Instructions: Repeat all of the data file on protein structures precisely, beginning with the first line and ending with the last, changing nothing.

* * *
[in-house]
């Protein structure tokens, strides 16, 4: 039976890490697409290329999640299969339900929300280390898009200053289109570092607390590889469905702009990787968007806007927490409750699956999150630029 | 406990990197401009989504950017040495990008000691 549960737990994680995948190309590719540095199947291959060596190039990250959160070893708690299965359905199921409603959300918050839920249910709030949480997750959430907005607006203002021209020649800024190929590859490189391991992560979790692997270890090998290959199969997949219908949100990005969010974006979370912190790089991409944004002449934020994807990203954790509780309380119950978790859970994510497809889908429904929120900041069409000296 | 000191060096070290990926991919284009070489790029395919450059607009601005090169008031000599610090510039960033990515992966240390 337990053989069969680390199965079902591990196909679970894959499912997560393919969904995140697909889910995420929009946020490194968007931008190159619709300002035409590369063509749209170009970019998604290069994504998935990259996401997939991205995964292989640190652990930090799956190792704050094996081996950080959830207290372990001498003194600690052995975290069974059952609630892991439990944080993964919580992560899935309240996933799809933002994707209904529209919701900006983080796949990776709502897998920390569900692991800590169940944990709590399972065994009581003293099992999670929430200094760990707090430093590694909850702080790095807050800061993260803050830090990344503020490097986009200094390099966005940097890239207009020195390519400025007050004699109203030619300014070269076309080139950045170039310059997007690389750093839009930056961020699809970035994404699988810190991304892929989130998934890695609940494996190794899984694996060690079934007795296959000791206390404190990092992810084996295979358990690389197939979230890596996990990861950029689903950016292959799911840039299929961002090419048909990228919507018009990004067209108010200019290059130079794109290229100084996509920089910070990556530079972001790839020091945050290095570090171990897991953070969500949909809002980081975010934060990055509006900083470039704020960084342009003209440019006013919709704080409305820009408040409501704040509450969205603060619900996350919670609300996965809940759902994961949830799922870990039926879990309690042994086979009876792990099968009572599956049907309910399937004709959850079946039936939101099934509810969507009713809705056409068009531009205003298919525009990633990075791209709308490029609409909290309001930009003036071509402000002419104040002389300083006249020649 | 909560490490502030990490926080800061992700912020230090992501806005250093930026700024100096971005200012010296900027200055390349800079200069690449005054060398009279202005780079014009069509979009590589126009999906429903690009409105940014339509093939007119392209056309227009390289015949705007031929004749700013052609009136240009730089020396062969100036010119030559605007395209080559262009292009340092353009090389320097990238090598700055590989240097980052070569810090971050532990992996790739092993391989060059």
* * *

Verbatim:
[in-house]
């Protein structure tokens, strides 16, 4: 039976890490697409290329999640299969339900929300280390898009200053289109570092607390590889469905702009990787968007806007927490409750699956999150630029 | 406990990197401009989504950017040495990008000691 549960737990994680995948190309590719540095199947291959060596190039990250959160070893708690299965359905199921409603959300918050839920249910709030949480997750959430907005607006203002021209020649800024190929590859490189391991992560979790692997270890090998290959199969997949219908949100990005969010974006979370912190790089991409944004002449934020994807990203954790509780309380119950978790859970994510497809889908429904929120900041069409000296 | 000191060096070290990926991919284009070489790029395919450059607009601005090169008031000599610090510039960033990515992966240390 337990053989069969680390199965079902591990196909679970894959499912997560393919969904995140697909889910995420929009946020490194968007931008190159619709300002035409590369063509749209170009970019998604290069994504998935990259996401997939991205995964292989640190652990930090799956190792704050094996081996950080959830207290372990001498003194600690052995975290069974059952609630892991439990944080993964919580992560899935309240996933799809933002994707209904529209919701900006983080796949990776709502897998920390569900692991800590169940944990709590399972065994009581003293099992999670929430200094760990707090430093590694909850702080790095807050800061993260803050830090990344503020490097986009200094390099966005940097890239207009020195390519400025007050004699109203030619300014070269076309080139950045170039310059997007690389750093839009930056961020699809970035994404699988810190991304892929989130998934890695609940494996190794899984694996060690079934007795296959000791206390404190990092992810084996295979358990690389197939979230890596996990990861950029689903950016292959799911840039299929961002090419048909990228919507018009990004067209108010200019290059130079794109290229100084996509920089910070990556530079972001790839020091945050290095570090171990897991953070969500949909809002980081975010934060990055509006900083470039704020960084342009003209440019006013919709704080409305820009408040409501704040509450969205603060619900996350919670609300996965809940759902994961949830799922870990039926879990309690042994086979009876792990099968009572599956049907309910399937004709959850079946039936939101099934509810969507009713809705056409068009531009205003298919525009990633990075791209709308490029609409909290309001930009003036071509402000002419104040002389300083006249020649 | 909560490490502030990490926080800061992700912020230090992501806005250093930026700024100096971005200012010296900027200055390349800079200069690449005054060398009279202005780079014009069509979009590589126009999906429903690009409105940014339509093939007119392209056309227009390289015949705007031929004749700013052609009136240009730089020396062969100036010119030559605007395209080559262009292009340092353009090389320097990238090598700055590989240097980052070569810090971050532990992996790739092993391989060059």